Writer/Producer Mark Altman must have thought that the Execs at Lionsgate were pulling a fast one when they asked him to script a sequel to his Zombie video game disaster House of the Dead. But ask they did and thankfully they turned over full control to Altman. Avoiding the inconceivable nightmare of a Uwe Boll return, British director Michael Hurst was hired and Altman fashioned a script that adds the wit and wisdom of the Porky’s trilogy to Resident Evil and births 95 minutes of some insanely fun zombie mayhem.
I gotta tell you that I was not looking forward to seeing House of the Dead 2, although I would be lying if I said I expected it to be worse than the original. In fact, I have hardly ever found a film worse than the original HoD (except S.I.C.K…. but that’s another story) So, when I sat down and plopped this sucker in, I was hardly expecting to be laughing my ass off at the same time as I was being impressed by the effects and tickled at the appearance of Sid Haig as an overzealous scientist who’s responsible for the new zombie outbreak.
Haig’s character Professor Curien is trying to create a serum that will stop death, but much like the intrepid Dr. Herbert West, what he ends up with is not the kind of test subject you want to take to dinner for celebration time – unless that dinner is of some tasty flesh with a side of bleeding brains. Once Professor Curien and most of the campus have turned, it’s up to the elite AMS squad to head out and search for the cause of all the chaos. Lead by Ed Quinn (Starship Troopers 2) and Emmanuelle Vaugier (Saw 2), this band of Aliens style military marauders are about to be up to their severed heads in a mess of undead madness.
Altman’s script skewers everything in its wake, poking fun at virtually anything it can gets its bloody hands on. But underneath all the pop culture banter lies an effective film, with some palpable tension and enough blood, grue and boobs to surprise even the most jaded zombie movie hater.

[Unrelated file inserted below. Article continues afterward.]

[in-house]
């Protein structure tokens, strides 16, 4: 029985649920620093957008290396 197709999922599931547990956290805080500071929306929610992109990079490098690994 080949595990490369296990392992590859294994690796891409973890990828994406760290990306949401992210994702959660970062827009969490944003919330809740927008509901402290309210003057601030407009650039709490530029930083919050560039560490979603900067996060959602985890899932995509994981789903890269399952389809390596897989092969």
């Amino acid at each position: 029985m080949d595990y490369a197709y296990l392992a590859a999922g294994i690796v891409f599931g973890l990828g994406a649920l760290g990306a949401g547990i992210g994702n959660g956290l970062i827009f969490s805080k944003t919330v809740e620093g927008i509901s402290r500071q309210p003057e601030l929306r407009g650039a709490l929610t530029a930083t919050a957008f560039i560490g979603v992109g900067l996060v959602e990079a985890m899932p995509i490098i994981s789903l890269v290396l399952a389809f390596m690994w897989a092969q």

Lions Gate gives the DVD fans a bit of fun on the release with a featurette and some deleted scenes, but it is the audio commentary track from Altman and Hurst that is the gem of the bonus material, Altman takes the lead, as House of the Dead is really his baby, and walks us through anecdote after anecdote about the making of the film, including some very funny bits revealing the shooting of the opening credit sequence. Much like the film that precedes it, the commentary track is brisk, slightly campy but thoroughly entertaining, and utterly devoid of the standard Hollywood pretensions that often permeate even the most obscure of audio supplements.
The shock of enjoying House of the Dead 2 is less like sticking your finger in a light socket and more like being struck by a bolt of lightning, but after the disbelief wore off the first time, I stuck the movie in for a second go around, and you know what, it was just as splatteriffic and twice as funny on spin number two. My only disappointment came with the realization that House of the Dead 2 would not be joining it’s predecessor in my coaster collection.